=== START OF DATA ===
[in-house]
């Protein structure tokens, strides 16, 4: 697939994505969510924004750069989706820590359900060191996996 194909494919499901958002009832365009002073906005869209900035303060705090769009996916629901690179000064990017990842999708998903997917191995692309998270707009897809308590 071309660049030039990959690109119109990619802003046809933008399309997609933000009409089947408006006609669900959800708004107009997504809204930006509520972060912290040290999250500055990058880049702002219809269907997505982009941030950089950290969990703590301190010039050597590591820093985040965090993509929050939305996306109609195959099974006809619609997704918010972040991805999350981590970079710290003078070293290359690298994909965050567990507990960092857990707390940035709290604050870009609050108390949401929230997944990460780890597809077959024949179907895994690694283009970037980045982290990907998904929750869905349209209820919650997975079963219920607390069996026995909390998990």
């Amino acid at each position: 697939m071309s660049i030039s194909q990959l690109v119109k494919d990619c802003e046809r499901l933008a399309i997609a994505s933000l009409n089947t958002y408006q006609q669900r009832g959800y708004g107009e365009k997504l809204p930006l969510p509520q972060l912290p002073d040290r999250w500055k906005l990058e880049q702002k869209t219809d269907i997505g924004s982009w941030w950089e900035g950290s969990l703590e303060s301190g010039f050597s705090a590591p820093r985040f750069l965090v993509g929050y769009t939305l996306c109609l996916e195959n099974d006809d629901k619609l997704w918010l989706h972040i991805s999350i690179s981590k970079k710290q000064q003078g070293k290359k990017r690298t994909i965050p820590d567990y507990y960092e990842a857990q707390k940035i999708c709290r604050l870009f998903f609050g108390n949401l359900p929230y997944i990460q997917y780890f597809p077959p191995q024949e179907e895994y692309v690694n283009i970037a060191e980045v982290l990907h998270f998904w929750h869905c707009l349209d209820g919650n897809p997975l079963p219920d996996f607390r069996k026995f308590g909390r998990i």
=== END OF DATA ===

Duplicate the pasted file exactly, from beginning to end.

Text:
[in-house]
């Protein structure tokens, strides 16, 4: 697939994505969510924004750069989706820590359900060191996996 194909494919499901958002009832365009002073906005869209900035303060705090769009996916629901690179000064990017990842999708998903997917191995692309998270707009897809308590 071309660049030039990959690109119109990619802003046809933008399309997609933000009409089947408006006609669900959800708004107009997504809204930006509520972060912290040290999250500055990058880049702002219809269907997505982009941030950089950290969990703590301190010039050597590591820093985040965090993509929050939305996306109609195959099974006809619609997704918010972040991805999350981590970079710290003078070293290359690298994909965050567990507990960092857990707390940035709290604050870009609050108390949401929230997944990460780890597809077959024949179907895994690694283009970037980045982290990907998904929750869905349209209820919650997975079963219920607390069996026995909390998990």
């Amino acid at each position: 697939m071309s660049i030039s194909q990959l690109v119109k494919d990619c802003e046809r499901l933008a399309i997609a994505s933000l009409n089947t958002y408006q006609q669900r009832g959800y708004g107009e365009k997504l809204p930006l969510p509520q972060l912290p002073d040290r999250w500055k906005l990058e880049q702002k869209t219809d269907i997505g924004s982009w941030w950089e900035g950290s969990l703590e303060s301190g010039f050597s705090a590591p820093r985040f750069l965090v993509g929050y769009t939305l996306c109609l996916e195959n099974d006809d629901k619609l997704w918010l989706h972040i991805s999350i690179s981590k970079k710290q000064q003078g070293k290359k990017r690298t994909i965050p820590d567990y507990y960092e990842a857990q707390k940035i999708c709290r604050l870009f998903f609050g108390n949401l359900p929230y997944i990460q997917y780890f597809p077959p191995q024949e179907e895994y692309v690694n283009i970037a060191e980045v982290l990907h998270f998904w929750h869905c707009l349209d209820g919650n897809p997975l079963p219920d996996f607390r069996k026995f308590g909390r998990i």